5. Conversely, is there anything you haven’t been able to do/experience as an indie writer compared to traditional publishing?

There is a definite ‘glass ceiling’ which is hard to break through. For example, getting my novel into bookshops and libraries (those that are left!), although Waterstones, Kensington, has agreed to take three of each of my novels to see how things go – and have kindly agreed to put my books out on their Romance Table. It would be nice to be reviewed in some of the women’s magazines and to be offered a Kindle Daily Deal with the weight of Amazon behind me. But those things seem to be offered almost exclusively via one’s publisher. I would also like to graduate from the RNA’s New Writers’ Scheme and become a full member, albeit it a self-published one. But I don’t know how much longer I’m prepared to wait for that to happen. I heavily promote my novels across all media sites and I gather that traditionally published authors are expected to do that in any case. Oh, and, an advance would be nice – thank you very much.
Establishing myself as an indie author has been quite expensive. Some of this cost could have been borne by my publishers – proof reading, formatting for kindle, buying images and producing a front cover and so on. All of the above are allowable expenses against earnings, of course, but you need a pot of money to get you started.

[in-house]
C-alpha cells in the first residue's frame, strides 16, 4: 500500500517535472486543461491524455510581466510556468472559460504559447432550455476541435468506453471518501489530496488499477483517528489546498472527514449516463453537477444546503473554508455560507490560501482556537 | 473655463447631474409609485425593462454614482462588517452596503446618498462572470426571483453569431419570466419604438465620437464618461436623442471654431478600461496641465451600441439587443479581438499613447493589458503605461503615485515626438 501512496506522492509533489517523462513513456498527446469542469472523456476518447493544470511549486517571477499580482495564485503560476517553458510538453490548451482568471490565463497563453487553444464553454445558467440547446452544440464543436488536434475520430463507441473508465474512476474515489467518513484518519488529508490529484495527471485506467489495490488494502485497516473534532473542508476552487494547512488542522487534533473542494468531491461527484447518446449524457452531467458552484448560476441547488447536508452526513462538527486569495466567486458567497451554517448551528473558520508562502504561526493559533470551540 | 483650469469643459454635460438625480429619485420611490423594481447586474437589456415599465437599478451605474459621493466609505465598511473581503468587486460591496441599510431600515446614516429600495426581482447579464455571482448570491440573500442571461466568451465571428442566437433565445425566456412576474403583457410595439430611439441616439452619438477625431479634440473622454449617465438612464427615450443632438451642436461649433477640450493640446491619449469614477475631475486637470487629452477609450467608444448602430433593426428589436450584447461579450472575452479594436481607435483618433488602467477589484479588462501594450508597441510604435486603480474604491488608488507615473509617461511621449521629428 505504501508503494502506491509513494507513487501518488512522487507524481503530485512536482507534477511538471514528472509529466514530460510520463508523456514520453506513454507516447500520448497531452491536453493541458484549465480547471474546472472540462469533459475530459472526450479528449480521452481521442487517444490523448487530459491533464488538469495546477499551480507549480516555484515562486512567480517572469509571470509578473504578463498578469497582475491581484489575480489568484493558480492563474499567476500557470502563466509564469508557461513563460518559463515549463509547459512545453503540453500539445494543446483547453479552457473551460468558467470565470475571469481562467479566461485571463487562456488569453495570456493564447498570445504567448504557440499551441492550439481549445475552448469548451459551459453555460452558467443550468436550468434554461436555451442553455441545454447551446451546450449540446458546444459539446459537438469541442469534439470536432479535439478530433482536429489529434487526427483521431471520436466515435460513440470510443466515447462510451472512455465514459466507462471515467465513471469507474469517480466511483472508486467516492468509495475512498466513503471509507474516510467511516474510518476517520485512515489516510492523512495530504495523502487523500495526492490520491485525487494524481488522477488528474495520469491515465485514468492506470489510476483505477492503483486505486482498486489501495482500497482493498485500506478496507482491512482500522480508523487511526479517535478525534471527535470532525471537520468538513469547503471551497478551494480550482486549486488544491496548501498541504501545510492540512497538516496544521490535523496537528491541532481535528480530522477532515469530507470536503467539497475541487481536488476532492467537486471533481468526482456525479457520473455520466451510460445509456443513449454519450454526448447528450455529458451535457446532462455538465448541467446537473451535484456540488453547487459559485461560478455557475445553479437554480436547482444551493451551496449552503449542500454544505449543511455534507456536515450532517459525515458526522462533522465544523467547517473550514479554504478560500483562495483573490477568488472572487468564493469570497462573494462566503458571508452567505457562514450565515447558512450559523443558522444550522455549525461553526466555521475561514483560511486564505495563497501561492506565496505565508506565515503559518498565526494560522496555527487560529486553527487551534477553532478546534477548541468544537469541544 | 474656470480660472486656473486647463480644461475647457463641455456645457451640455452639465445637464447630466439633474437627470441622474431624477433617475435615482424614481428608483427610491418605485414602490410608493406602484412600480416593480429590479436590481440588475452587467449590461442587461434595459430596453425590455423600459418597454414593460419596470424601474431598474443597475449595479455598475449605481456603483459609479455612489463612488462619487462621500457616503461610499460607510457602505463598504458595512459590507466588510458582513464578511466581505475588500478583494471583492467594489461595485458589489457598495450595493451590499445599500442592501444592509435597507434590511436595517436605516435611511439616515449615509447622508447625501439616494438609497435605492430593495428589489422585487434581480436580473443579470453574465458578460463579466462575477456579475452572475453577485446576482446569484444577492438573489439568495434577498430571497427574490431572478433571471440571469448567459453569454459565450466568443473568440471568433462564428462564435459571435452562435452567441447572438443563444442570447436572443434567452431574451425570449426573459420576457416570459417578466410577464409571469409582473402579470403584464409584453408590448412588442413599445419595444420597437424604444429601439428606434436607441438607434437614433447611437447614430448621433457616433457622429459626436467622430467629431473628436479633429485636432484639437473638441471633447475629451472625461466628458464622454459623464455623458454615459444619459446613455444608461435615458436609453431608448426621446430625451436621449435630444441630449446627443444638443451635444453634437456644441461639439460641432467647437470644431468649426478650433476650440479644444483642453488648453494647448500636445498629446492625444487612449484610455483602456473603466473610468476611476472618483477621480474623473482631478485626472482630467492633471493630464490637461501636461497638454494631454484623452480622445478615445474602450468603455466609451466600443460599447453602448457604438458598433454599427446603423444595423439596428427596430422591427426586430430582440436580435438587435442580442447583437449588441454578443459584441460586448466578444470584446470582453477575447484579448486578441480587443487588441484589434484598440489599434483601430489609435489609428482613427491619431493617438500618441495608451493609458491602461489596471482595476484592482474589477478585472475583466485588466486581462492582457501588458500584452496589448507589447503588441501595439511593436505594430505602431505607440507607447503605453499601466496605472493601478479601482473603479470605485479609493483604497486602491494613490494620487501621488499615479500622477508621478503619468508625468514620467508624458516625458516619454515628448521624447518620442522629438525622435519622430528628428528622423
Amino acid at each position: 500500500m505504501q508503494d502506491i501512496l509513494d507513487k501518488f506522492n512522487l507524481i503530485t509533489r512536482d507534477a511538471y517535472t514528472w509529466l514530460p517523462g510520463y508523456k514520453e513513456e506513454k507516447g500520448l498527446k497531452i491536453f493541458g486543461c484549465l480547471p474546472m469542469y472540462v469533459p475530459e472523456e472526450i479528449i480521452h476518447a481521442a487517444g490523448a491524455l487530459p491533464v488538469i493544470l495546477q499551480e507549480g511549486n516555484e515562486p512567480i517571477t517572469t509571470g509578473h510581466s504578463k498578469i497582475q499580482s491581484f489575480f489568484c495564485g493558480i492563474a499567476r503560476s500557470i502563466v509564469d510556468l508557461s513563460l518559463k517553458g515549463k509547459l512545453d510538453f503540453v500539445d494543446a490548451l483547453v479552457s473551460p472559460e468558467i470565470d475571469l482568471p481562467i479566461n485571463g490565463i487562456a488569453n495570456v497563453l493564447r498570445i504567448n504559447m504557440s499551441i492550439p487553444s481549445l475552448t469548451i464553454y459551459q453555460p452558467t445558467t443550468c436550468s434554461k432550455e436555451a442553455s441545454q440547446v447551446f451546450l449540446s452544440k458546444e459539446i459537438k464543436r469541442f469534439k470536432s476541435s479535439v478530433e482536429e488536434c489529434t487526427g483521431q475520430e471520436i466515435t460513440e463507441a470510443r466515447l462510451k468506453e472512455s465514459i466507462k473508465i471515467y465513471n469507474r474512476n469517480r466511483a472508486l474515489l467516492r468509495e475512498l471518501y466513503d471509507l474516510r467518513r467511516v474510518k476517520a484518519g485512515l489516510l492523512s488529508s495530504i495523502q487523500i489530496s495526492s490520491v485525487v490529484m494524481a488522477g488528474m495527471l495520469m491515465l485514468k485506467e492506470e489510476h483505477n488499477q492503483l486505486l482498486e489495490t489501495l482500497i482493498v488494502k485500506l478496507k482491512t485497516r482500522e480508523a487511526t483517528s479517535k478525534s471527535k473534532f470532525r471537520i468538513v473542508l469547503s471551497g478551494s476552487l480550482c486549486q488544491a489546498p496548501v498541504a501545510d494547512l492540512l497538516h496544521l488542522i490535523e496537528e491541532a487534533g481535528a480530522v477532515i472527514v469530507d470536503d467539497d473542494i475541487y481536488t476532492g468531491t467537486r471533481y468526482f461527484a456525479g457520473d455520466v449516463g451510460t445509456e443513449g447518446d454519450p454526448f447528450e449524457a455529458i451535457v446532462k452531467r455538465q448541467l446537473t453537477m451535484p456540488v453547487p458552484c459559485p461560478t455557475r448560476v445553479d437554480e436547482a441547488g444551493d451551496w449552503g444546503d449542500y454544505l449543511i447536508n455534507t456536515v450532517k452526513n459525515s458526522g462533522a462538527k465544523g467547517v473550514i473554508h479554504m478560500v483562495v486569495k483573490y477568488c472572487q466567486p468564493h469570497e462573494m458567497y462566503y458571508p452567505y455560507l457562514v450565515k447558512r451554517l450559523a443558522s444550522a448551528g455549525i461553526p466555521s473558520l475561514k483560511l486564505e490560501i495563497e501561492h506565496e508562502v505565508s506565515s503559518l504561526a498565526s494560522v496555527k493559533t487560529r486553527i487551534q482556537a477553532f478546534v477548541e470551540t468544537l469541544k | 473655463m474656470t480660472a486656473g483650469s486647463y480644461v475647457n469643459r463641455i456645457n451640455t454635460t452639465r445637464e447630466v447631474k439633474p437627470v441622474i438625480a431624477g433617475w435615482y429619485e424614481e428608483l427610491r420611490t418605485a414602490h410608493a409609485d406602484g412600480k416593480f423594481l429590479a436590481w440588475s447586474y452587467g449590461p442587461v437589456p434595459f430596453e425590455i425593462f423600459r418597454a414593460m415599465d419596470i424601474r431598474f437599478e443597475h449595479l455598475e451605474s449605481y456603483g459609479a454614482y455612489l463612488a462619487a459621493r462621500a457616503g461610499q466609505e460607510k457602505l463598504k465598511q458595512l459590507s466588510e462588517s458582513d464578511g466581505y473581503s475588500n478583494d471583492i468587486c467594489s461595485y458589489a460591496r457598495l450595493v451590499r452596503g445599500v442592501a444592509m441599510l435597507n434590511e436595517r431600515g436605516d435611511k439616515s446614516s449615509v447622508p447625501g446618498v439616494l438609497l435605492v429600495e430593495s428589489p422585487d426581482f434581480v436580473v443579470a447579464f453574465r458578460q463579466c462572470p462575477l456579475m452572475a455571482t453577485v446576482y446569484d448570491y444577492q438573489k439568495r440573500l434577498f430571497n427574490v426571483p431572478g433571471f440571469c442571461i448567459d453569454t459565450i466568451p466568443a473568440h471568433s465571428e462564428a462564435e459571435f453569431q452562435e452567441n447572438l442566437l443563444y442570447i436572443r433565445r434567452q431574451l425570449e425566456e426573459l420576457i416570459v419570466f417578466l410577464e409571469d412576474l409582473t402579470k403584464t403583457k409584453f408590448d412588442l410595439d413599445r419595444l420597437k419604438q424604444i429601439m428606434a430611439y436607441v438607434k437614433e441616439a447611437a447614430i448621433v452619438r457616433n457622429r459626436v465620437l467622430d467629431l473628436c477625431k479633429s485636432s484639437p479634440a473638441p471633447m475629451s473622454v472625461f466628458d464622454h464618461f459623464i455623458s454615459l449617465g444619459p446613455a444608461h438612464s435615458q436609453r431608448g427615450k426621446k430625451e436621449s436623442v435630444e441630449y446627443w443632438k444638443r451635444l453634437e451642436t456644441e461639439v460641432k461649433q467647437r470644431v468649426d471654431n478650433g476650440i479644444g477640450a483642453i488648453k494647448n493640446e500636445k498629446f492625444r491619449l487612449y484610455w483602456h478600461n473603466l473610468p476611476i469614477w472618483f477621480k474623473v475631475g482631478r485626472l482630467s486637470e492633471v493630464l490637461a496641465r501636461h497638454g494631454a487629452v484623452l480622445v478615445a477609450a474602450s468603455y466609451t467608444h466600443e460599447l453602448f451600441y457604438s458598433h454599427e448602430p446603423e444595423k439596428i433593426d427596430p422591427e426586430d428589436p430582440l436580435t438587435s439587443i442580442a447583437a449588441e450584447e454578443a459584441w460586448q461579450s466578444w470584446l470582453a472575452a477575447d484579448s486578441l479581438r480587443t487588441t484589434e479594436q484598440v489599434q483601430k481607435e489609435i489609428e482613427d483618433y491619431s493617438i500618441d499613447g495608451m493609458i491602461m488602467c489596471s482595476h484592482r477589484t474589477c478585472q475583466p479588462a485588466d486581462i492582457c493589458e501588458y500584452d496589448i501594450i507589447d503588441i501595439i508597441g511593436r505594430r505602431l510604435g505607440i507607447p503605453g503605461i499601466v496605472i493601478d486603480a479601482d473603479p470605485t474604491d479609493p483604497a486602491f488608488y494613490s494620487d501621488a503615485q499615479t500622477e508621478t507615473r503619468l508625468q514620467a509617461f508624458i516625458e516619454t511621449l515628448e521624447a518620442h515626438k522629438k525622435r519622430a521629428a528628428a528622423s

6. As a collective of ten, The Write Romantics find the support we can give each other absolutely invaluable. What value have you found in being part of a group of writers?

Help is just a phone call away. Literally. Adrienne and I talk most nights after she’s finished work, June and I meet regularly for coffee, chat daily over the phone and read our work out to each other and Mags is always on hand to give another perspective to my ideas for taking the group forward. Being a ‘collective’ also means we can ‘divi’ up the jobs, blog posts, promo and so on and spread the workload around a bit. When I lose belief in what I’m doing, I know I can call on ‘the team’ to give me the support I need to keep going. We also have four of us finding out new things about the self-publishing industry and sharing them with each other. Having a ‘tweet team’ helps enormously, too. Going it alone is do-able, but so much more hard work than being part of a team.